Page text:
The Invisible Gorilla: How Our Intuitions Deceive Us
Professors of Psychology Chabris and Simons write about six everyday illusions of perception and thought, including the beliefs that: we pay attention more than we do, our memories are more detailed than they are, confident people are competent people, we know more than we actually do, and our brains have reserves of power that are easy to unlock. Through a host of studies, anecdotes, and logic, the authors debunk conventional wisdom about the workings of the mind and what "experts" really know (or don't). Presented almost as a response to Malcolm Gladwell's blink, the books pay special attention to "the illusion of knowledge" and the danger of basing decision-making, in areas such as investing, on short-term information; in the authors' view, careful analysis of assumed truths is preferred over quick, intuitive thinking. Chabris and Simons are not against intuition, "...but we don't think it should be exalted above analysis without good evidence that it is truly superior."
Why We Make Mistakes: How We Look Without Seeing, Forget Things in Seconds, and Are All Pretty Sure We Are Way Above Average
We forget our passwords. We pay too much to go to the gym. We think we’d be happier if we lived in California (we wouldn’t), and we think we should stick with our first answer on tests (we shouldn’t). Why do we make mistakes? And could we do a little better?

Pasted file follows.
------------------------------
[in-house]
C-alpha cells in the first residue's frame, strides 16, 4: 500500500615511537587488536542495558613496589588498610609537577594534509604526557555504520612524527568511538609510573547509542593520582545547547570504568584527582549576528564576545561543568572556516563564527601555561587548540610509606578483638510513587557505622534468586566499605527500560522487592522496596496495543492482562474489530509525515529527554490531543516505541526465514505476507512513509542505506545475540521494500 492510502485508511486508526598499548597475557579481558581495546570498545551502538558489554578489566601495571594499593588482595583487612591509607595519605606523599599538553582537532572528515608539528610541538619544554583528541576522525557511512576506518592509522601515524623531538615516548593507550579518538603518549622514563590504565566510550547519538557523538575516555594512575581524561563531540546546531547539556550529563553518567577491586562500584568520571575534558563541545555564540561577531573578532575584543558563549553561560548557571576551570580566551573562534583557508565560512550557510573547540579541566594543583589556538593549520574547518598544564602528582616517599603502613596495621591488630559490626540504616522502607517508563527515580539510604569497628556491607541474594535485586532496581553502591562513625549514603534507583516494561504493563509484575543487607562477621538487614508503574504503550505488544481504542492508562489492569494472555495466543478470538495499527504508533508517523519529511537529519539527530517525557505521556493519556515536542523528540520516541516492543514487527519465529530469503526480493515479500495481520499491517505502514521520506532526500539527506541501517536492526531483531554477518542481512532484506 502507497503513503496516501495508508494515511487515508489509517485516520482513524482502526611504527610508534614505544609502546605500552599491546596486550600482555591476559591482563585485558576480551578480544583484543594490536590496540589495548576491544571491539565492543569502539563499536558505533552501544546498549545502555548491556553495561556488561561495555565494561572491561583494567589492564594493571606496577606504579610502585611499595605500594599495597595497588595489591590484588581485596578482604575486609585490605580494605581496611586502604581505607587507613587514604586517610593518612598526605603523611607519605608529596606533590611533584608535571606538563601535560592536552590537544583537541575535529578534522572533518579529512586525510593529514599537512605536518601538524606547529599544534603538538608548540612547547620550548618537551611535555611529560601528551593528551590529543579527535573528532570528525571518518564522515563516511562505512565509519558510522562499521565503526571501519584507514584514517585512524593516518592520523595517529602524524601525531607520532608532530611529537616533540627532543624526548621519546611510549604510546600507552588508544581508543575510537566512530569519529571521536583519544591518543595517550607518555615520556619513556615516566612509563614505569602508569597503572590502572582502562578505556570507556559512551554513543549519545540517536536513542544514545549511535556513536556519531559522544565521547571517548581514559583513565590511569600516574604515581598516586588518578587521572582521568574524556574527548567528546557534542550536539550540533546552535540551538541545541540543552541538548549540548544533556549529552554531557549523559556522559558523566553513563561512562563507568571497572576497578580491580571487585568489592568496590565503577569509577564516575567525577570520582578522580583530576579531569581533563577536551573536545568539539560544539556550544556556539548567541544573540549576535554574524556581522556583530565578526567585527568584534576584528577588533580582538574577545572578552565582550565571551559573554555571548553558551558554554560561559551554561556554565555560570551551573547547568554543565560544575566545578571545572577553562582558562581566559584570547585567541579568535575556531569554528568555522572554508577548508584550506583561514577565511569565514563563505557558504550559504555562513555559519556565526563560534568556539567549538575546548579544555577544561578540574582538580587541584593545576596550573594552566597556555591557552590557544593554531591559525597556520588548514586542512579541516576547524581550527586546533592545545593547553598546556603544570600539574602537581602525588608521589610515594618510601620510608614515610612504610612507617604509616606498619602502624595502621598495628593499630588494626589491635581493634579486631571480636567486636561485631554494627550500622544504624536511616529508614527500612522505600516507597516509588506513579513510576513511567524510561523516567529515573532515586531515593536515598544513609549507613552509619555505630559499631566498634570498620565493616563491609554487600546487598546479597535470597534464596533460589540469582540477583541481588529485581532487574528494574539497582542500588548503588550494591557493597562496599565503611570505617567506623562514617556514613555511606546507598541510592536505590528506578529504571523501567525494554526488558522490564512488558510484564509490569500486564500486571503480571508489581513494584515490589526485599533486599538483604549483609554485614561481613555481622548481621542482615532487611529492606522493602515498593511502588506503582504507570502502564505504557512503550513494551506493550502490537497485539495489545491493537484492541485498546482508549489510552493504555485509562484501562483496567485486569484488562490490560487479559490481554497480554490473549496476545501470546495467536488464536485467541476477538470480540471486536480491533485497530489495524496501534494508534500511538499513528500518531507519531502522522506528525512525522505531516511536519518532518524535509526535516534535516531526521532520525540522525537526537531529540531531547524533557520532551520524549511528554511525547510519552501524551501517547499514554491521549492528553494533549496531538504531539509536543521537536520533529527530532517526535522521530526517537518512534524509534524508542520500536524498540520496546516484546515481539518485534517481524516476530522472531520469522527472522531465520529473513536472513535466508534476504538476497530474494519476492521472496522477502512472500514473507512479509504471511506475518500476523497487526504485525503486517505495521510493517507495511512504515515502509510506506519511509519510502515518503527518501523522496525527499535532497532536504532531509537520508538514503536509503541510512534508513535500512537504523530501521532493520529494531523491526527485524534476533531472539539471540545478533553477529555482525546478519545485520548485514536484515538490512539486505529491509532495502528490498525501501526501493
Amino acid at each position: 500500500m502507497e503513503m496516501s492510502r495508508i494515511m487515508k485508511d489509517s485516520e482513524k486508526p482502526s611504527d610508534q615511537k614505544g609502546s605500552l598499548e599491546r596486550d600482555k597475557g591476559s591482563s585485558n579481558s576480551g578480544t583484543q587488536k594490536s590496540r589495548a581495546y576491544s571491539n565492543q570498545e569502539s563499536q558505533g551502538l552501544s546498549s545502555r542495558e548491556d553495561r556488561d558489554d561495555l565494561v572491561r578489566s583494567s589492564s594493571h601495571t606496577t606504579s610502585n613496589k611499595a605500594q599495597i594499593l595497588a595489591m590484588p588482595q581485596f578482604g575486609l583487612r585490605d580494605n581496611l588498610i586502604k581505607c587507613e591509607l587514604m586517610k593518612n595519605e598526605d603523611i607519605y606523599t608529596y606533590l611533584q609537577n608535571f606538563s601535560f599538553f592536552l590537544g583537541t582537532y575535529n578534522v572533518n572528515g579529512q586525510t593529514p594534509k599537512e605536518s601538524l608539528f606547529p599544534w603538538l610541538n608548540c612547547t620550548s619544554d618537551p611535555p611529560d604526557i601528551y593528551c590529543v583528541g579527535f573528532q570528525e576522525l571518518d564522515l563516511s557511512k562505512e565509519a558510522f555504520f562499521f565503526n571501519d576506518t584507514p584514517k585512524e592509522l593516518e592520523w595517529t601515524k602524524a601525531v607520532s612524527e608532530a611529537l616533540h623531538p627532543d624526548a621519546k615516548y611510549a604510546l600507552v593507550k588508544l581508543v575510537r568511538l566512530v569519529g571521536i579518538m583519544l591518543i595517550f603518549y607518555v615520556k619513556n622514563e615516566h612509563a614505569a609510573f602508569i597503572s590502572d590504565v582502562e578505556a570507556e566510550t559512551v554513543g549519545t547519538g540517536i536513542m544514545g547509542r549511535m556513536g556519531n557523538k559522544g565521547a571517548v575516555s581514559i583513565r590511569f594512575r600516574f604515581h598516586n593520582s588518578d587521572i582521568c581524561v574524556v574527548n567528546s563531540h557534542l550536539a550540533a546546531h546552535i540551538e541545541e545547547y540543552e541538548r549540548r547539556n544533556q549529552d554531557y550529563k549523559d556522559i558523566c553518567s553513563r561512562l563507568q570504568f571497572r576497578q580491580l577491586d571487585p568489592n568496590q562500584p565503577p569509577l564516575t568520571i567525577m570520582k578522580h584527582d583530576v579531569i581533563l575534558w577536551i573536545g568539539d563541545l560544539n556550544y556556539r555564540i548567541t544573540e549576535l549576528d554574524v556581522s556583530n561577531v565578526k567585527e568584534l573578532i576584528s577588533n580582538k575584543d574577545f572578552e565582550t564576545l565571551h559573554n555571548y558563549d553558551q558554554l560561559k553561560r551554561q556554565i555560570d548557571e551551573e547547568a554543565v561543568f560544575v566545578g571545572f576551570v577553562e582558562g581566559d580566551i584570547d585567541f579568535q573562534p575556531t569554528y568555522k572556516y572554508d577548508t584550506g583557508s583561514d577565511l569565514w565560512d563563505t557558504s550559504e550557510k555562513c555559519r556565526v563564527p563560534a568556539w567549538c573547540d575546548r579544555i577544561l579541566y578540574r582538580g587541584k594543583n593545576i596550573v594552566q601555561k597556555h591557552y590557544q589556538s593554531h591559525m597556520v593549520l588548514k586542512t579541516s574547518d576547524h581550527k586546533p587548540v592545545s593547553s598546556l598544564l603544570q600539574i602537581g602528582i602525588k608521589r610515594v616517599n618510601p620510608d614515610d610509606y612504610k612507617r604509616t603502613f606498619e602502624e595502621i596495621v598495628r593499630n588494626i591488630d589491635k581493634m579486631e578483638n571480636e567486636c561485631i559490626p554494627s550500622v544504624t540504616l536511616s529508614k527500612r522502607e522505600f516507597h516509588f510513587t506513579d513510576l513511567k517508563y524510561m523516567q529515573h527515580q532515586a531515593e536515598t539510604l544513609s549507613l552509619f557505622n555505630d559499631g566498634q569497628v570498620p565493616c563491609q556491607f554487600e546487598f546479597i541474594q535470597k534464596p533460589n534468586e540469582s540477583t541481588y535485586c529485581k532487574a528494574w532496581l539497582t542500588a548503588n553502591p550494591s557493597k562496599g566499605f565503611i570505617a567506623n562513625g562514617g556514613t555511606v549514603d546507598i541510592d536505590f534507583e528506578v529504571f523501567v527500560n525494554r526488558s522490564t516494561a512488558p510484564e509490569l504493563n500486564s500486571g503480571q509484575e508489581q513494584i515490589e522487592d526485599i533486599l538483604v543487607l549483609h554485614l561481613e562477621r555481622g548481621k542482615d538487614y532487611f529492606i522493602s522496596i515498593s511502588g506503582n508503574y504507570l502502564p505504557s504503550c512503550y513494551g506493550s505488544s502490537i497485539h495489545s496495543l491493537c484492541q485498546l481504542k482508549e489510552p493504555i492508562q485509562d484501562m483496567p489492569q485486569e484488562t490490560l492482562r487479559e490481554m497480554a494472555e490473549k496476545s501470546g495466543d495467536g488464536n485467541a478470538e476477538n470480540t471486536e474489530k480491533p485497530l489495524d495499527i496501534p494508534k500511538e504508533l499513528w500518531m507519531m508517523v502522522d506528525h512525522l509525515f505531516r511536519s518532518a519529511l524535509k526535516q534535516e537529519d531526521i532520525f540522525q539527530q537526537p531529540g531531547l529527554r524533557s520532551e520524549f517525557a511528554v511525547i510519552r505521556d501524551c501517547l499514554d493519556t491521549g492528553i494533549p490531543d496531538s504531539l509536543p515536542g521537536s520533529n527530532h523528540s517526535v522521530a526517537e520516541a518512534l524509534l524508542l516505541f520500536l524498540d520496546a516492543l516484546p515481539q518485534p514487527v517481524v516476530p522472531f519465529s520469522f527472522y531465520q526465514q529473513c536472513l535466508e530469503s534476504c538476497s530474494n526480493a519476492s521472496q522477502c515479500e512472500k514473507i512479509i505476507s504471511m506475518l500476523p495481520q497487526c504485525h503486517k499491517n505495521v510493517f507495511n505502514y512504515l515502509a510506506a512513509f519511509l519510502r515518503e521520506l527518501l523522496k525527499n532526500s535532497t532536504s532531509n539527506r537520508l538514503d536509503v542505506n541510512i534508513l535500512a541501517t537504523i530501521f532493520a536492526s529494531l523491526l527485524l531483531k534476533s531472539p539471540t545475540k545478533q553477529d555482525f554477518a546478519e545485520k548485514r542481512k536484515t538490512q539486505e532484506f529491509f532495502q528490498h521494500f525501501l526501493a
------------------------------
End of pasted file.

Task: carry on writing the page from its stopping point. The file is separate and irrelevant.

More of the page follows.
We human beings have design flaws. Our eyes play tricks on us, our stories change in the retelling, and most of us are fairly sure we’re way above average. In Why We Make Mistakes, journalist Joseph T. Hallinan sets out to explore the captivating science of human error--how we think, see, remember, and forget, and how this sets us up for wholly irresistible mistakes.
In his quest to understand our imperfections, Hallinan delves into psychology, neuroscience, and economics, with forays into aviation, consumer behavior, geography, football, stock picking, and more. He discovers that some of the same qualities that make us efficient also make us error prone. We learn to move rapidly through the world, quickly recognizing patterns--but overlooking details. Which is why thirteen-year-old boys discover errors that NASA scientists miss—and why you can’t find the beer in your refrigerator.